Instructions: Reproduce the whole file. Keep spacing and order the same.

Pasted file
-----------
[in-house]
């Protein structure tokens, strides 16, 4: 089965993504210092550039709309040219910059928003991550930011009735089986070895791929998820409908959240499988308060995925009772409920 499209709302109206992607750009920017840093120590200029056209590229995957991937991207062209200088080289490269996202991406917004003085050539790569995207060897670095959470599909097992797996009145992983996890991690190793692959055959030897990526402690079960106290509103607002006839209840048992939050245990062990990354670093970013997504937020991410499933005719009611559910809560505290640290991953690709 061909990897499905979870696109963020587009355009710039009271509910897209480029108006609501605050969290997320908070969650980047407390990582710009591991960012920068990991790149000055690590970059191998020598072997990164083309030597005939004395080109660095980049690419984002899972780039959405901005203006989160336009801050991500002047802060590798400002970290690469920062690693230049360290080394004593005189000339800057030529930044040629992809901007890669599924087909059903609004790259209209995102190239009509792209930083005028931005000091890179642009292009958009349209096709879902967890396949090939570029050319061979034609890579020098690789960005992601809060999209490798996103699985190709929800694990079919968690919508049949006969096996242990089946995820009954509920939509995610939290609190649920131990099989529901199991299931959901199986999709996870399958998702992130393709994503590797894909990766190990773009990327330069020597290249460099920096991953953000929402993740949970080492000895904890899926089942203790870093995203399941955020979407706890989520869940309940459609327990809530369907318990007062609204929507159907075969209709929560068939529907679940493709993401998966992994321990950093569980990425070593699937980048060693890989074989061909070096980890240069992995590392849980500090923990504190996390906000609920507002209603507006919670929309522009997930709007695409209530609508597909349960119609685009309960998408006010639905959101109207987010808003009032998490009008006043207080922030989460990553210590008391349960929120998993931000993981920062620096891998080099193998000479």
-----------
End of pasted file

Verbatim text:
[in-house]
């Protein structure tokens, strides 16, 4: 089965993504210092550039709309040219910059928003991550930011009735089986070895791929998820409908959240499988308060995925009772409920 499209709302109206992607750009920017840093120590200029056209590229995957991937991207062209200088080289490269996202991406917004003085050539790569995207060897670095959470599909097992797996009145992983996890991690190793692959055959030897990526402690079960106290509103607002006839209840048992939050245990062990990354670093970013997504937020991410499933005719009611559910809560505290640290991953690709 061909990897499905979870696109963020587009355009710039009271509910897209480029108006609501605050969290997320908070969650980047407390990582710009591991960012920068990991790149000055690590970059191998020598072997990164083309030597005939004395080109660095980049690419984002899972780039959405901005203006989160336009801050991500002047802060590798400002970290690469920062690693230049360290080394004593005189000339800057030529930044040629992809901007890669599924087909059903609004790259209209995102190239009509792209930083005028931005000091890179642009292009958009349209096709879902967890396949090939570029050319061979034609890579020098690789960005992601809060999209490798996103699985190709929800694990079919968690919508049949006969096996242990089946995820009954509920939509995610939290609190649920131990099989529901199991299931959901199986999709996870399958998702992130393709994503590797894909990766190990773009990327330069020597290249460099920096991953953000929402993740949970080492000895904890899926089942203790870093995203399941955020979407706890989520869940309940459609327990809530369907318990007062609204929507159907075969209709929560068939529907679940493709993401998966992994321990950093569980990425070593699937980048060693890989074989061909070096980890240069992995590392849980500090923990504190996390906000609920507002209603507006919670929309522009997930709007695409209530609508597909349960119609685009309960998408006010639905959101109207987010808003009032998490009008006043207080922030989460990553210590008391349960929120998993931000993981920062620096891998080099193998000479």